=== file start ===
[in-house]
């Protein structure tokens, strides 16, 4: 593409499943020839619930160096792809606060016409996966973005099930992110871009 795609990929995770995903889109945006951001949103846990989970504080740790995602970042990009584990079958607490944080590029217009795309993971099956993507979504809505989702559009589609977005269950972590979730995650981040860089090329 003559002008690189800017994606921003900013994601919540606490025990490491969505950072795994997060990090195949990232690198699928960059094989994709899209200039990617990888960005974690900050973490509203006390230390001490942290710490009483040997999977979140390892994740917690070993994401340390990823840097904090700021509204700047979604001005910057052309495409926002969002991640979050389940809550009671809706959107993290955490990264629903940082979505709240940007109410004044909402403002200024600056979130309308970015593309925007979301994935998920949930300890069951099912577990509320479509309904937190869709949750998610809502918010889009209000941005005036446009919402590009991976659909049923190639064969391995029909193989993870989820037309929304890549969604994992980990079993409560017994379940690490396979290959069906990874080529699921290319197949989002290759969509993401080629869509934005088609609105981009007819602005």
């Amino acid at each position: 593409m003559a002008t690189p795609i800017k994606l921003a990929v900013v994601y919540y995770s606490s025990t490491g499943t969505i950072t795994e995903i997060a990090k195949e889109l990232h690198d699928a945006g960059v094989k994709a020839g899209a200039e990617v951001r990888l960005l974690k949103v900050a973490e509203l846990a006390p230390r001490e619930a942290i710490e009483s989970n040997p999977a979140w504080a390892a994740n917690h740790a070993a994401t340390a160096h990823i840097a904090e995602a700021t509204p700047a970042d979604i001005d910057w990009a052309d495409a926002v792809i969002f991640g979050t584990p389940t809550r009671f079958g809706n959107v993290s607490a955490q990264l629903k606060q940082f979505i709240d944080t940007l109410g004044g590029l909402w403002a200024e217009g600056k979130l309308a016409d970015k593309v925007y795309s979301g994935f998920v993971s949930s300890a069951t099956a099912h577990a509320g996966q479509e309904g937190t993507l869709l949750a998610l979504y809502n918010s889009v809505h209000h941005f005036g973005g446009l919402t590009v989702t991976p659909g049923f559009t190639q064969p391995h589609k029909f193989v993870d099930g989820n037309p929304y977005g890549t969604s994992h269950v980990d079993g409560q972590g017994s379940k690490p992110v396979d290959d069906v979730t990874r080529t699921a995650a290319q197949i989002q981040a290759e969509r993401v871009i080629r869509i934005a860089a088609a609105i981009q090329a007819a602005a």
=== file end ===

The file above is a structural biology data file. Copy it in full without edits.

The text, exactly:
[in-house]
């Protein structure tokens, strides 16, 4: 593409499943020839619930160096792809606060016409996966973005099930992110871009 795609990929995770995903889109945006951001949103846990989970504080740790995602970042990009584990079958607490944080590029217009795309993971099956993507979504809505989702559009589609977005269950972590979730995650981040860089090329 003559002008690189800017994606921003900013994601919540606490025990490491969505950072795994997060990090195949990232690198699928960059094989994709899209200039990617990888960005974690900050973490509203006390230390001490942290710490009483040997999977979140390892994740917690070993994401340390990823840097904090700021509204700047979604001005910057052309495409926002969002991640979050389940809550009671809706959107993290955490990264629903940082979505709240940007109410004044909402403002200024600056979130309308970015593309925007979301994935998920949930300890069951099912577990509320479509309904937190869709949750998610809502918010889009209000941005005036446009919402590009991976659909049923190639064969391995029909193989993870989820037309929304890549969604994992980990079993409560017994379940690490396979290959069906990874080529699921290319197949989002290759969509993401080629869509934005088609609105981009007819602005």
């Amino acid at each position: 593409m003559a002008t690189p795609i800017k994606l921003a990929v900013v994601y919540y995770s606490s025990t490491g499943t969505i950072t795994e995903i997060a990090k195949e889109l990232h690198d699928a945006g960059v094989k994709a020839g899209a200039e990617v951001r990888l960005l974690k949103v900050a973490e509203l846990a006390p230390r001490e619930a942290i710490e009483s989970n040997p999977a979140w504080a390892a994740n917690h740790a070993a994401t340390a160096h990823i840097a904090e995602a700021t509204p700047a970042d979604i001005d910057w990009a052309d495409a926002v792809i969002f991640g979050t584990p389940t809550r009671f079958g809706n959107v993290s607490a955490q990264l629903k606060q940082f979505i709240d944080t940007l109410g004044g590029l909402w403002a200024e217009g600056k979130l309308a016409d970015k593309v925007y795309s979301g994935f998920v993971s949930s300890a069951t099956a099912h577990a509320g996966q479509e309904g937190t993507l869709l949750a998610l979504y809502n918010s889009v809505h209000h941005f005036g973005g446009l919402t590009v989702t991976p659909g049923f559009t190639q064969p391995h589609k029909f193989v993870d099930g989820n037309p929304y977005g890549t969604s994992h269950v980990d079993g409560q972590g017994s379940k690490p992110v396979d290959d069906v979730t990874r080529t699921a995650a290319q197949i989002q981040a290759e969509r993401v871009i080629r869509i934005a860089a088609a609105i981009q090329a007819a602005a």